Muskogee, Oklahoma35.745 -95.361
FRISCO — Oklahoma authorities released on Tuesday the teary 911 call a missing teen made after she disappeared from a Frisco arena. It's the first time we hear how Bethany Stroud, 18, escaped her captor.
"He stopped on the side of the road, I don't know, a few hours ago," she says quietly to the dispatcher. "I think he was going to the bathroom, and I jumped into the seat and drove away."
Stroud made the call for help on Saturday night from a Braum's restaurant in Muskogee, Oklahoma, more than 200 miles from Frisco.
The Lone Star High School student appears to be sobbing as she explains: "I was abducted Friday night... I need an officer, please."
Stroud told investigators a gunman wearing a black hooded sweatshirt ambushed her in the parking lot as she left work at 9:30 p.m. Friday at the Dr Pepper Arena in Frisco. Police admit they have no leads on the suspect's identity.
In the recording, the teen tells the dispatcher she's fine but did not know who took her.
She later told investigators she fled her captor around sunset, but admitted not calling for help until close to 10 p.m.
"I’m at the Braum's... I really don’t know where I am," she’s heard saying on the 911 call.
Investigators attributed the gap in the timeline to her trauma, or perhaps a fuzzy memory of the timing. She wasn't able to tell detectives how long she had been gone, how many miles they drove, or where exactly the gunman took her.
Stroud said the suspect briefly took her to a house before forcing her to drive for hundreds of miles.
On Monday, Frisco police broke their two-day silence and, in a statement, called the kidnapping "an isolated case." Officers also revealed a vague description of a suspect.
The alleged crime is extremely rare for this affluent suburb north of Dallas. Forbes Magazine recently named Frisco the 14th safest city in America.
And questions about the circumstances continue to swirl. Police won't clarify how they know it was an isolated event.
Also, Stroud was last seen wearing a maroon polo shirt. Yet, in the 911 call she tells dispatchers she was wearing a gray long-sleeve T-shirt and a pink jacket. Frisco police say it's possible she was able to change clothes in the 24 hours that she was missing.
"It's kind of unreal, because we always thought Frisco is a safe community," said Stroud's 16-year-old friend Amanda Guzman, who helped organize a search for the missing classmate over the weekend.
Since returning to Frisco Sunday morning, Stroud has been resting at home with her family, her father said.
"We’re relieved she's back," Alan Stroud told News 8 on Sunday, adding his daughter had a bruised cheek but was otherwise fine.
He has declined to speak to reporters since then, and refuses to discuss the circumstances of his daughter’s disappearance.
"I'm not really going to get into that," he said on Sunday. "It's a private issue for us."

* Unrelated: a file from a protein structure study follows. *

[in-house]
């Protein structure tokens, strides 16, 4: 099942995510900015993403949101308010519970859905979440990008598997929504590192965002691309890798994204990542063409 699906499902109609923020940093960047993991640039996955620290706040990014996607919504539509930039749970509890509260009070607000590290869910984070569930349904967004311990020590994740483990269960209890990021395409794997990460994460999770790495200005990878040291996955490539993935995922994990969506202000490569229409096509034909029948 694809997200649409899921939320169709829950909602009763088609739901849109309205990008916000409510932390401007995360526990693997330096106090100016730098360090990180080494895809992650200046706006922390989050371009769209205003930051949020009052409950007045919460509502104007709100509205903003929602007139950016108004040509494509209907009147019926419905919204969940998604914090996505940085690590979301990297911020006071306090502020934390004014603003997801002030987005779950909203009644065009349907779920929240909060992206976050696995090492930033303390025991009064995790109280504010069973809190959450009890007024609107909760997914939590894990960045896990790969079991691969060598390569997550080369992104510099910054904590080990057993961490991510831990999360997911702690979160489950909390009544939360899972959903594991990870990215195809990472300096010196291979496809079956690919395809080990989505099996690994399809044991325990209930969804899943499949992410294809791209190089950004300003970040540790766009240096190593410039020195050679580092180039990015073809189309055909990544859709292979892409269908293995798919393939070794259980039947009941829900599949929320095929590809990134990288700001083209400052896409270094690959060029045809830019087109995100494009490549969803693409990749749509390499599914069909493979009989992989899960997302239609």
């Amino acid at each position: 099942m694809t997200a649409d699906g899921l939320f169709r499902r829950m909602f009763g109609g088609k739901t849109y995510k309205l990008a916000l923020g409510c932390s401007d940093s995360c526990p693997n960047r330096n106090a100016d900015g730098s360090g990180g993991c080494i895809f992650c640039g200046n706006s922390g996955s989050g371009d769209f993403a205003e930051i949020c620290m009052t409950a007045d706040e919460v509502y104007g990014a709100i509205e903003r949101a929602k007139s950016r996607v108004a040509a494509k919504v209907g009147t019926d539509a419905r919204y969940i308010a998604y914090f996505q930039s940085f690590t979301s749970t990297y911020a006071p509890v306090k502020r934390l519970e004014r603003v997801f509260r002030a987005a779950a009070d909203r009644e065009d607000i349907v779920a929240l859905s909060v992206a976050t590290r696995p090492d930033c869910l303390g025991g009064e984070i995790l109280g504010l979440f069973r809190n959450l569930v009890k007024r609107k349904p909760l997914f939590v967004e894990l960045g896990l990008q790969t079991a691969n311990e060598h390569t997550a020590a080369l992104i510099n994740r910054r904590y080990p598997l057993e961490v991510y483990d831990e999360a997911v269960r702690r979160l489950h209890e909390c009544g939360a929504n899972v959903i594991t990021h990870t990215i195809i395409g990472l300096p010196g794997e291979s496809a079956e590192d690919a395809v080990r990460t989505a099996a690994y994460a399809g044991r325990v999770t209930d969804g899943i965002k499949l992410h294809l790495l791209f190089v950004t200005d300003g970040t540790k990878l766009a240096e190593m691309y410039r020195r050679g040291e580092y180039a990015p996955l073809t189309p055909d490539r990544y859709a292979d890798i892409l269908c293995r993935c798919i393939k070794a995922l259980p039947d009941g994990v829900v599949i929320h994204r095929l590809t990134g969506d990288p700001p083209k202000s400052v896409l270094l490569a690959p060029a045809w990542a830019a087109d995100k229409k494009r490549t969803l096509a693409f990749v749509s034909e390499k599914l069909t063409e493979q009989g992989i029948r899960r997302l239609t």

Stroud wrote on her Facebook page over the weekend:
"I'm home and I'm safe. Thank you all so much for your love and support and efforts. right now, I need to be alone with my family, I’m sure you will all understand."
Twenty minutes after leaving work in Frisco on Friday night, Stroud dialed 911. But the 12-second call was filled with static. The teen later told investigators the suspect removed her cell phone battery.
"If this is as horrific as it sounds, she’s very fortunate to get away," said Muskokee police Cpl. Pedro Zardeneta.
Zardeneta said the case is now in the hands of Frisco police, and any search for a suspect is their call. The FBI said it has also joined the effort.
DISPATCHER: Muskogee 911 center. Police, fire, and ambulance.
STROUD: Umm... yes. I'm at the Braum's — I really don't know where I am. I know I'm at a Braum's.
STROUD: ...and I know I need an officer, please.
DISPATCHER: Okay. Ma'am, can you tell what's wrong?
STROUD: I was abducted Friday night.
STROUD: ...and I need an officer, please.
DISPATCHER: Okay. Are you okay there, right now?
STROUD: Yeah, I'm fine.
DISPATCHER: Okay, what's your name?
STROUD: Bethany Stroud.
STROUD: Stroud. S-T-R-O-U-D. And I'm from Frisco, Texas.
DISPATCHER: Okay. Frisco, you said? Texas?
STROUD: Frisco, Texas. Yeah.
DISPATCHER: Have you been left there? Or did you get away? Or...
STROUD: No. He was... he stopped on the side of the road — I don't know, a few hours ago — and I think he was going to the bathroom and I jumped into the seat and drove away.
DISPATCHER: Okay, and you're inside a Braum's?
STROUD: I'm inside Braum's.
DISPATCHER: Okay, and you're on the one on 32nd Street. Um... okay, just a second. Are you on a pay phone, ma'am, there?
STROUD: No, I'm on one of those... I asked an employee if I could use the phone, and they gave me one.
DISPATCHER: Okay. What are you wearing?
STROUD: I'm wearing dress pants and a long-sleeve gray T-shirt.
DISPATCHER: You have a gray T-shirt?
STROUD: And a pink North Face jacket.
DISPATCHER: Okay. A pink North Face... okay. Hang on just a moment, ma'am, I'm trying to get all of your information in. Do you know who... who took you? Who you were with? Or was it a stranger?
STROUD: No, I have no idea.
DISPATCHER: How long... how many days has this been going on?
STROUD: I was... it was Friday night after I had gotten off work.
DISPATCHER: How old are you?
STROUD: I'm 18.
DISPATCHER: Okay. And you're inside a Braum's, is that correct?
DISPATCHER: Okay. Ma'am, we're going to send someone out there to you. It will be just a few minutes, okay?
STROUD: Okay thank you.
DISPATCHER: Okay, thank you. Bye-bye.